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Burma in the Balance: The Role of Foreign Assistance in Supporting Burma’s Democratic Transition

By Kelley Currie for the Project 2049 Institute  •  March 22, 2012

The historic constraints on donor interventions in Burmawhether self-imposed sanctions or regime-imposed barriersare increasingly giving way to a sense of heightened optimism about the possibilities of working on issues across the development spectrum. But while the terrain appears to be improving, there remain substantial barriers to effective programming beyond the overall pace and scope of political reform. Overall, Burma presents particular challenges and historic opportunities to put into practice a balanced approach that advances political and economic reforms alongside each other in a mutually reinforcing, and ultimately more sustainable, manner.

Through the analysis and recommendations developed in this report, Project 2049 hopes to provide the donor community some reference points as it seeks to develop responsible interventions in a unique and important context. The report identifies a number of key trends and issues:

  • Burma remains a highly contested political environment on multiple levels, featuring sharp disparities in and disconnects between legitimacy, authority and control. The struggle for political legitimacy in Burma has been made more fluid by the simultaneous political and economic transitions that appear to be underway.
  • The government is both a development actor and a party to various conflicts, creating the potential for state-building, development and peace-building objectives to come into conflict. Donors’ and aid agencies’ pent-up demand to work with the authorities presents a danger that development goals will become conflated with the political objectives of governing authorities.
  • Transparency, accountability and consultation are key pillars for both successful economic development and the building of a healthy political culture. Development cannot be a substitute for resolving political conflicts, but poverty alleviation strategies should be linked to conflict prevention efforts.
  • Ethnic communities will strongly resist any development agenda based solely or even primarily on an elite Burman consensus, and are wary of efforts to substitute economic development for resolution of political issues. There is a worry that donors’ development agendas could lead them to unintentionally support policies in ethnic areas that could reignite conflict.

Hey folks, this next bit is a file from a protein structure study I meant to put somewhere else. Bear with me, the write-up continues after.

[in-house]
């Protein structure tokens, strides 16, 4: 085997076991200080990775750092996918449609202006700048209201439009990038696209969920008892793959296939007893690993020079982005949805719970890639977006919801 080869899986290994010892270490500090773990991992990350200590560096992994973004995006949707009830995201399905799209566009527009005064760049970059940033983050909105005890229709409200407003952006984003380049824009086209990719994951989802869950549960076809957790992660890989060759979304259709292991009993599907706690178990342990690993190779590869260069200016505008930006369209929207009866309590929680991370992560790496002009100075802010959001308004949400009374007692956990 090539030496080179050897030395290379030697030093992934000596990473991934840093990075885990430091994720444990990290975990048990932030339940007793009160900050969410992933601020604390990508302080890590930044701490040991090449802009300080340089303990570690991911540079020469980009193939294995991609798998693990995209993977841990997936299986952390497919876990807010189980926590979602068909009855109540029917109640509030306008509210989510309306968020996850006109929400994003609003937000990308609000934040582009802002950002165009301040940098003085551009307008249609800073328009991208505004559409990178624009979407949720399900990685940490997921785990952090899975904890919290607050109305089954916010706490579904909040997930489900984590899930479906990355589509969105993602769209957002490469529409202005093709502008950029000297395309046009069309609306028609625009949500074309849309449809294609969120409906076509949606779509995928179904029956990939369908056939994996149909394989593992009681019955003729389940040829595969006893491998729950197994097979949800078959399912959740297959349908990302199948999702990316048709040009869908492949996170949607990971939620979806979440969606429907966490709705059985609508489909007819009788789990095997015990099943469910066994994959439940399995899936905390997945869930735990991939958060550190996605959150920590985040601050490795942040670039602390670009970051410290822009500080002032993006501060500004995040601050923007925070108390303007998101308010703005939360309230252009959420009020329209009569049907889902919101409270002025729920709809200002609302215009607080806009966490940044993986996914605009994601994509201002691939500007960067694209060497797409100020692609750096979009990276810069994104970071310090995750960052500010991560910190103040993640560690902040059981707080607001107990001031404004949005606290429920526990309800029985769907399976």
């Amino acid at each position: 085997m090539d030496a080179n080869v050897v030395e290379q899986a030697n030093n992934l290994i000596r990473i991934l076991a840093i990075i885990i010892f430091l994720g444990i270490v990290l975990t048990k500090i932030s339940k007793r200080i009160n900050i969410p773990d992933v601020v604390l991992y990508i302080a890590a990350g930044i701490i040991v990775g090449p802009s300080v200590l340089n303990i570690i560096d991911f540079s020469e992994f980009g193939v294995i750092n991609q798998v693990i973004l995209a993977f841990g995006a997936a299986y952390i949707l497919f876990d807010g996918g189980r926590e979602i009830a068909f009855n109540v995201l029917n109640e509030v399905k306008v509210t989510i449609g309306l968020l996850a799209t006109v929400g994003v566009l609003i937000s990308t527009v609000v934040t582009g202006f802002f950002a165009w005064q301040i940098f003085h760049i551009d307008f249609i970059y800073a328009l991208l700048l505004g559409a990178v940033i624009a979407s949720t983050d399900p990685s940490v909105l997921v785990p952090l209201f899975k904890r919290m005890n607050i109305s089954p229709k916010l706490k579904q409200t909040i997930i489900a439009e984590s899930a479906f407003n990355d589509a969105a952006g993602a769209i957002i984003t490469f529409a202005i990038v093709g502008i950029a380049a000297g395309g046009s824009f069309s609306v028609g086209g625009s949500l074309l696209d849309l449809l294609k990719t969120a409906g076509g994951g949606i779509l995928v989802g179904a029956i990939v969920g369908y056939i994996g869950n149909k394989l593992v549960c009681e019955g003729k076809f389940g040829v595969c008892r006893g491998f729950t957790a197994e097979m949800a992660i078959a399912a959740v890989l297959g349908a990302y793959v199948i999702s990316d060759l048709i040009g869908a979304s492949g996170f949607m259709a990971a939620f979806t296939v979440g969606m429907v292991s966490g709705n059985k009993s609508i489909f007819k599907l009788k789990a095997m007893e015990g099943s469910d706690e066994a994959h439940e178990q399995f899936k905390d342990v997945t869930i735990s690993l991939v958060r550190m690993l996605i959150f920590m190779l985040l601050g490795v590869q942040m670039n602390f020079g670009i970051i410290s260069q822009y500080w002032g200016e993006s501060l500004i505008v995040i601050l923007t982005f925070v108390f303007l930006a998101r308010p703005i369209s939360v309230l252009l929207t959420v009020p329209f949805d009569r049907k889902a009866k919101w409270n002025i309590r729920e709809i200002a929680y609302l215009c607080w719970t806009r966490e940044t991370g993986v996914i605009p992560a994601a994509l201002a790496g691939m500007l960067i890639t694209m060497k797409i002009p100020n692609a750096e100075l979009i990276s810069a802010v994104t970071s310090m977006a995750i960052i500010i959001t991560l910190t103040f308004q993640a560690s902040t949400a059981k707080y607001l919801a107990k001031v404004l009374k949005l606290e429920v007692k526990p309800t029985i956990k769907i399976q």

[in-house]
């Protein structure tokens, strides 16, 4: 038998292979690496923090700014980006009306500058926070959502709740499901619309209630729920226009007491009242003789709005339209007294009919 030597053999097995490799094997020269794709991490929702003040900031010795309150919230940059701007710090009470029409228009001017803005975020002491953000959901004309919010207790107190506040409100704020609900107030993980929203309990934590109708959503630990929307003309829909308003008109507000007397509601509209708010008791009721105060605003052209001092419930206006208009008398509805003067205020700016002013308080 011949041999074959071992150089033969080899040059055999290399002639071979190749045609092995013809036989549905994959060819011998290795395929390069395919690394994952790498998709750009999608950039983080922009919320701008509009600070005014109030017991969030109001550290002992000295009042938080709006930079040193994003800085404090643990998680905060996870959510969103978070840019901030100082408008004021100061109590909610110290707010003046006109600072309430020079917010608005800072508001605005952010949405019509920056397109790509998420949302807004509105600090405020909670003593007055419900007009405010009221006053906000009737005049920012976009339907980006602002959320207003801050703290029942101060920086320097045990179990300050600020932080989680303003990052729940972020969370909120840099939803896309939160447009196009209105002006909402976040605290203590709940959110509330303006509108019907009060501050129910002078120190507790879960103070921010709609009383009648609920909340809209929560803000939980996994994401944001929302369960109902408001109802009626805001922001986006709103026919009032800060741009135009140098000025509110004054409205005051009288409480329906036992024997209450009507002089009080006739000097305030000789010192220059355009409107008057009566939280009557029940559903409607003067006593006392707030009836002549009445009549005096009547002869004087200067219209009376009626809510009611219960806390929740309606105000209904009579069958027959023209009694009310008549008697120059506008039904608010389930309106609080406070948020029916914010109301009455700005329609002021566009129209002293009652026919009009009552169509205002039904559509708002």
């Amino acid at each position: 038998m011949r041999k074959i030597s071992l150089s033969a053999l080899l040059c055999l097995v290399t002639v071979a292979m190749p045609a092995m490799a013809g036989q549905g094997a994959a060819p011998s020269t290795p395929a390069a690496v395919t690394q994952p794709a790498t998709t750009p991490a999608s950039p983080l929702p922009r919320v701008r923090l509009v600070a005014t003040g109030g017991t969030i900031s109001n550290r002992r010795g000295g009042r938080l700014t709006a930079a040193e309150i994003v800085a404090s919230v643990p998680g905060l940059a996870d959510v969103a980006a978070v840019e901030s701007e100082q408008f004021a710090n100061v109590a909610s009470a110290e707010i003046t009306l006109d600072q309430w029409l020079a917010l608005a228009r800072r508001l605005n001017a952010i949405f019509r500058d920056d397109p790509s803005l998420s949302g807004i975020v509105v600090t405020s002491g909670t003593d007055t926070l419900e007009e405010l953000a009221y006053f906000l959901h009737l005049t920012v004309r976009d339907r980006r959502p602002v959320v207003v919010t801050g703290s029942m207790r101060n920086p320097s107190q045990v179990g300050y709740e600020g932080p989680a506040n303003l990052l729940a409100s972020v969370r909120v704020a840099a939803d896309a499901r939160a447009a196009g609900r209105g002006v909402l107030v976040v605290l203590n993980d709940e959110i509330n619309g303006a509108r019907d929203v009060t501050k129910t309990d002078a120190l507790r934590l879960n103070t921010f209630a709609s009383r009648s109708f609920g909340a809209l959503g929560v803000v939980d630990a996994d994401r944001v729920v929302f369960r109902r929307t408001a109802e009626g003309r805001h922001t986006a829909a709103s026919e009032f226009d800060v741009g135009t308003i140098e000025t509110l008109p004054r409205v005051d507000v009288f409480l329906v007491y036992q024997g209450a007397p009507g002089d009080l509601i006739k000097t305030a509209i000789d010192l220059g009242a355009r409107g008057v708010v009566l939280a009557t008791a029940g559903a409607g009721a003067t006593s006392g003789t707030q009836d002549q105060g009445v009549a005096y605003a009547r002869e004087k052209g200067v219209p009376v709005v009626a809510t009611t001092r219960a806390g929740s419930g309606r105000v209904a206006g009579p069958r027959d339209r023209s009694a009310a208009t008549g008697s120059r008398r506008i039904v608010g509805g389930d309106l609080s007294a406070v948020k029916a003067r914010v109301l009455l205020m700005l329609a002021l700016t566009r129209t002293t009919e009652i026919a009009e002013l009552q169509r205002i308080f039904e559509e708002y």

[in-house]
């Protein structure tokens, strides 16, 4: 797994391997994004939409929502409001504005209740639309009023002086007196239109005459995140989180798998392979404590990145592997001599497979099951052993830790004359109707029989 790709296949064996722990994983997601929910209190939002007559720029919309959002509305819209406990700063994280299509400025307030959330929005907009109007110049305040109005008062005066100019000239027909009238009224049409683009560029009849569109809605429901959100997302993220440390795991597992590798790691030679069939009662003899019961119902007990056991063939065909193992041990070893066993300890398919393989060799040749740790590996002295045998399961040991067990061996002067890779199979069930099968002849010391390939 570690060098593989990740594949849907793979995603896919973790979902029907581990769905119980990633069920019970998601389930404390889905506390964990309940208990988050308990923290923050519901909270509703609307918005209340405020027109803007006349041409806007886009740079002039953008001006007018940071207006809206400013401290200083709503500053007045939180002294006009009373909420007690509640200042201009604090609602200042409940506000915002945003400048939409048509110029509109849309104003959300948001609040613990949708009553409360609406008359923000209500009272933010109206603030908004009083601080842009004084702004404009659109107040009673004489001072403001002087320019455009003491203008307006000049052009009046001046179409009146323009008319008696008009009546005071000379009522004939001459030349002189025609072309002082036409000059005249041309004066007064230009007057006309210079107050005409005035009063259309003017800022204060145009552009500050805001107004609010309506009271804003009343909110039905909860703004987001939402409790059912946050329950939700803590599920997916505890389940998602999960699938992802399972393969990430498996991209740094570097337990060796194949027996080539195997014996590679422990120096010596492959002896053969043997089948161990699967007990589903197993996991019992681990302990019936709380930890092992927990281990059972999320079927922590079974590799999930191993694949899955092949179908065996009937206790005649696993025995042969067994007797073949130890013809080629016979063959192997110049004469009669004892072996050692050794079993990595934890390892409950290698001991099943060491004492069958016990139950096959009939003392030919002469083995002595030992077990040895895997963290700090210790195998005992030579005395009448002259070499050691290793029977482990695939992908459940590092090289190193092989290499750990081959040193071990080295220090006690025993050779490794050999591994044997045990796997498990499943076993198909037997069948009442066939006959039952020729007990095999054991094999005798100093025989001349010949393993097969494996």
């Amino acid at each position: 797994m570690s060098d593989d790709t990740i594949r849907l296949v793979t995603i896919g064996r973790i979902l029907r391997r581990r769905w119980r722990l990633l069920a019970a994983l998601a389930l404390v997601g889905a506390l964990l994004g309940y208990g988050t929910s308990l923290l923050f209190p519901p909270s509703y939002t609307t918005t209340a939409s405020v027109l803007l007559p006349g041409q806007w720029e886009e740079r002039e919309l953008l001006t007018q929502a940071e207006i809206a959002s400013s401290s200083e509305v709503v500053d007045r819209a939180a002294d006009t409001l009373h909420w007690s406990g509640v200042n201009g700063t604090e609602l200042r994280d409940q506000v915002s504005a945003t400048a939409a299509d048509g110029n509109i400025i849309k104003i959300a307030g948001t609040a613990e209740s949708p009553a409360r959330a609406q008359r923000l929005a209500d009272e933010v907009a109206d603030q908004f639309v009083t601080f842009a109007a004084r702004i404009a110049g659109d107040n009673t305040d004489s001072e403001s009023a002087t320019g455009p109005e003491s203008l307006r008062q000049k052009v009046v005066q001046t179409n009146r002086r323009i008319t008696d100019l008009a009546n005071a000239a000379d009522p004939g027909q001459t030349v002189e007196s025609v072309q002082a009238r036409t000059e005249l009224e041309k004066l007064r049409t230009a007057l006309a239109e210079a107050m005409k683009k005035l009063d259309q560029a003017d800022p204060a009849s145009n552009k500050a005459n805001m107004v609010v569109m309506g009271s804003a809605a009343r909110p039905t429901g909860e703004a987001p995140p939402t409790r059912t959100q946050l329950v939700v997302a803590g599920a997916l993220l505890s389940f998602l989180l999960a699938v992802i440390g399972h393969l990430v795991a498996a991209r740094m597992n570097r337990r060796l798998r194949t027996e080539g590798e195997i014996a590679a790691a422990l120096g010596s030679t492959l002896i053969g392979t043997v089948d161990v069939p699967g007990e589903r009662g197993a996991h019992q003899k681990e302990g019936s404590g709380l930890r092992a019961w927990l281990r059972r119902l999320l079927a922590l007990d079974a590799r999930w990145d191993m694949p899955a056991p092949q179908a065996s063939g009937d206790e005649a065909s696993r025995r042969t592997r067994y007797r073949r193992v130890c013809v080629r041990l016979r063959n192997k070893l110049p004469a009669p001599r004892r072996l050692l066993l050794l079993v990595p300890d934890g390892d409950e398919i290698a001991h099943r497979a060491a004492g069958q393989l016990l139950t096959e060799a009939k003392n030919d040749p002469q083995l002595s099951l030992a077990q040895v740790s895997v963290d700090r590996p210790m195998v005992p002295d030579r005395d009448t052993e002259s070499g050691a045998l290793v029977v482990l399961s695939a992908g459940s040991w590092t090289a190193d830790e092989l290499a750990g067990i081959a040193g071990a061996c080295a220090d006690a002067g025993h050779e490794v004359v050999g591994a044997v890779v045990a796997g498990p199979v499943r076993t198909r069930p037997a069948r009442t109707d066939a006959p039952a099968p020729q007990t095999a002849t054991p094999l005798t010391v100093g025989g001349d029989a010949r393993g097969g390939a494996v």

• The present chaotic policy environment of ‘competitive reformism’ is not producing quality legislation or a focus on strategic priorities. Donor behavior can either add to the sense of frenzy or serve as a helpful brake. Existing coordination mechanisms have been effective but the danger of uncoordinated donor interventions overwhelming the system is very real.
  • While there are major capacity gaps, particularly on the governance side, there is also substantial unrealized potential within Burmese society that just needs a more favorable environment and targeted support to flourish.
  • There is a need for donors to begin talking about security sector reform and transitional justice issues in Burma. While some donors may think it premature, delays in dealing with these issues will be harmful to both democratic and economic development.
  • Refugee and cross border assistance continues to be vital to many communities that remain inaccessible from within the country. Efforts to press for rapid return and resettlement of displaced populations are not only unrealistic, but risk renewed conflict.

In light of these findings, Project 2049 issues recommendations for OECD donors and aid agencies working in Burma as well as specific recommendations for donors.

Download the full report here.

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This post is in: Aid, Economy, Environmental and Economic Justice, Spotlight

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